While every day is a good day to, International Women’s Day is a day dedicated to appreciating and celebrating the amazing and wonderful women in our lives, and that’s what makes it undeniably the best day of the year. This year, make sure to acknowledge and be thankful for the women in your lives that dedicate their hard work and strength to make things happen in a society that sees all women as secondary citizens.
Since all women have different experiences and come from different backgrounds, it’s crucial to listen to their thoughts and ideas as well as center them. With that in mind, let’s take a look at these nine feminist books that you’ll end up wanting to read as soon as possible and will be sure to your TBR lists right away!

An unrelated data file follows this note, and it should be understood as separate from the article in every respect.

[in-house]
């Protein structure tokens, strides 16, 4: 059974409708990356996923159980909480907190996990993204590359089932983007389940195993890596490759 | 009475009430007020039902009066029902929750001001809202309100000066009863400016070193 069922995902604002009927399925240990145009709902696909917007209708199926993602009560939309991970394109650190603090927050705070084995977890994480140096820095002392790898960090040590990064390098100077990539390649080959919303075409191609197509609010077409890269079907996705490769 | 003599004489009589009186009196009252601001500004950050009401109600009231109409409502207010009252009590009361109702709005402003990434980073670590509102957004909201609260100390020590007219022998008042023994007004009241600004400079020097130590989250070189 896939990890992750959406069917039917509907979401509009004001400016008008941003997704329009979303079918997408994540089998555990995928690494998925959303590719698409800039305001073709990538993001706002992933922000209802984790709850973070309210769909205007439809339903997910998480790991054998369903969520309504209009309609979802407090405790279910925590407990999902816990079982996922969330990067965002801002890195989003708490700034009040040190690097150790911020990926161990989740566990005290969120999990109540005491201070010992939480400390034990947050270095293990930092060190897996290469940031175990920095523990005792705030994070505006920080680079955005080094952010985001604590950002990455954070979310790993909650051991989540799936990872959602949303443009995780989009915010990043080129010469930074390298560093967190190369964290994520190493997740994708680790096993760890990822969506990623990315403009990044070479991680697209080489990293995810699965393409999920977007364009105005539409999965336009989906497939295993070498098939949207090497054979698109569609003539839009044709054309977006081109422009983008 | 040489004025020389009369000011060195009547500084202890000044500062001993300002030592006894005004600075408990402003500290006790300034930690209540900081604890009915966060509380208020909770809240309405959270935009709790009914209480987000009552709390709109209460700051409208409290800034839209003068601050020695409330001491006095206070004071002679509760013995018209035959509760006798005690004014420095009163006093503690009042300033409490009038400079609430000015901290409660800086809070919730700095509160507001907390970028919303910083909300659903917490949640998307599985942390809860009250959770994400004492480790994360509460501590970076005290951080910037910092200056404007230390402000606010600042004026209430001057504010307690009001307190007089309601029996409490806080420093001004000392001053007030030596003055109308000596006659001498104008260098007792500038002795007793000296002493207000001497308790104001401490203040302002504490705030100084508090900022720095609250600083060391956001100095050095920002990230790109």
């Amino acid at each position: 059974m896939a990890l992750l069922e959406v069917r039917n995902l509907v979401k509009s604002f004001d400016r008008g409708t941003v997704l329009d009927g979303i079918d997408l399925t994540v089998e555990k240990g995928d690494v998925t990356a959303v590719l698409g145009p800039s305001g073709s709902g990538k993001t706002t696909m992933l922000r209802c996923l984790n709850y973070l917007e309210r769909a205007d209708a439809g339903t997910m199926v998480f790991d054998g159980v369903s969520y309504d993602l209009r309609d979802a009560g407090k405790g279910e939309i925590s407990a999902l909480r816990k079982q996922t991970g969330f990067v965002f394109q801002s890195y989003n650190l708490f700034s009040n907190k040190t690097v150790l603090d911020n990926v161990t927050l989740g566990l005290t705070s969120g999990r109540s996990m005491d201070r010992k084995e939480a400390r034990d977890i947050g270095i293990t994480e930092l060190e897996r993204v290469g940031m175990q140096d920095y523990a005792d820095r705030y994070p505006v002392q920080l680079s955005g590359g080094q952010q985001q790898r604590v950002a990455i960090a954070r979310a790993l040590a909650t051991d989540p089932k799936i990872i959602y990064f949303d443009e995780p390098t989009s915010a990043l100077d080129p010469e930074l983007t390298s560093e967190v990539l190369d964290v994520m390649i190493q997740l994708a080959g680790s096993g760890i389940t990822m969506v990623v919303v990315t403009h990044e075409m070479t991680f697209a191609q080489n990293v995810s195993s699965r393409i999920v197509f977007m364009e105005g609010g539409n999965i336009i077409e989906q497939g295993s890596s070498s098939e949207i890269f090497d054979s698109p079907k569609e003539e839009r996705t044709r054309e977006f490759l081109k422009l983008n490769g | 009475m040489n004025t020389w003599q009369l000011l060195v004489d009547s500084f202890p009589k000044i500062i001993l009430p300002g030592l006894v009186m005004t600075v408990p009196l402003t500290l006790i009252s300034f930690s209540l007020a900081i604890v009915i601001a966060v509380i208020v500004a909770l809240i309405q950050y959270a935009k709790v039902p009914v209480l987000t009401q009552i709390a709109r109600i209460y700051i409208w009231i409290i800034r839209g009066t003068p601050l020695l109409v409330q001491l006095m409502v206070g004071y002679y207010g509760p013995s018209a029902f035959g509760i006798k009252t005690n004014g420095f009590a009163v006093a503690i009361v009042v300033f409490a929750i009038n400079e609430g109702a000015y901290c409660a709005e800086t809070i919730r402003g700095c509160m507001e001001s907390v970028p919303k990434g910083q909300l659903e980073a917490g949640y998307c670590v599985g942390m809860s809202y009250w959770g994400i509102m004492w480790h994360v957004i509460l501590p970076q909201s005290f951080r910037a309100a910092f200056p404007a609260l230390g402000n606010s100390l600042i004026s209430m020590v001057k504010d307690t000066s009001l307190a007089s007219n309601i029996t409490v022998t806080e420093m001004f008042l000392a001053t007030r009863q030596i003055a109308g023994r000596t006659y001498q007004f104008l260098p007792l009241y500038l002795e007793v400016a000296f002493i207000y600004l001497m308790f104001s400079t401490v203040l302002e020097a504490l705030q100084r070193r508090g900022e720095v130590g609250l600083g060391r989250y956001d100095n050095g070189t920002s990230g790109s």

1. The Golden Notebook by Doris Lessing
Hailed as one of the greatest literary works in the English language of the 20th century, Doris Lessing’s The Golden Notebook closely examines and critiques politics, societal norms, and psychological impacts – evidently, Lessing successfully takes on one of the most ambitious tasks in one novel. The Golden Notebook follows Anna Wulf, a divorced writer, in the 1950s; she meticulously records her experiences and thoughts in four different colored notebooks – each notebook is specifically categorized pertaining to her emotions, politics, her professional writing life, and everyday events. Her fifth notebook, the golden notebooks, is Anna’s attempt to pull all strands of her life together in one literal space. Lessing’s book is lauded for its portrayal of communism and anti-war messages as well as being a central work for the feminist movements of the mid-20th century.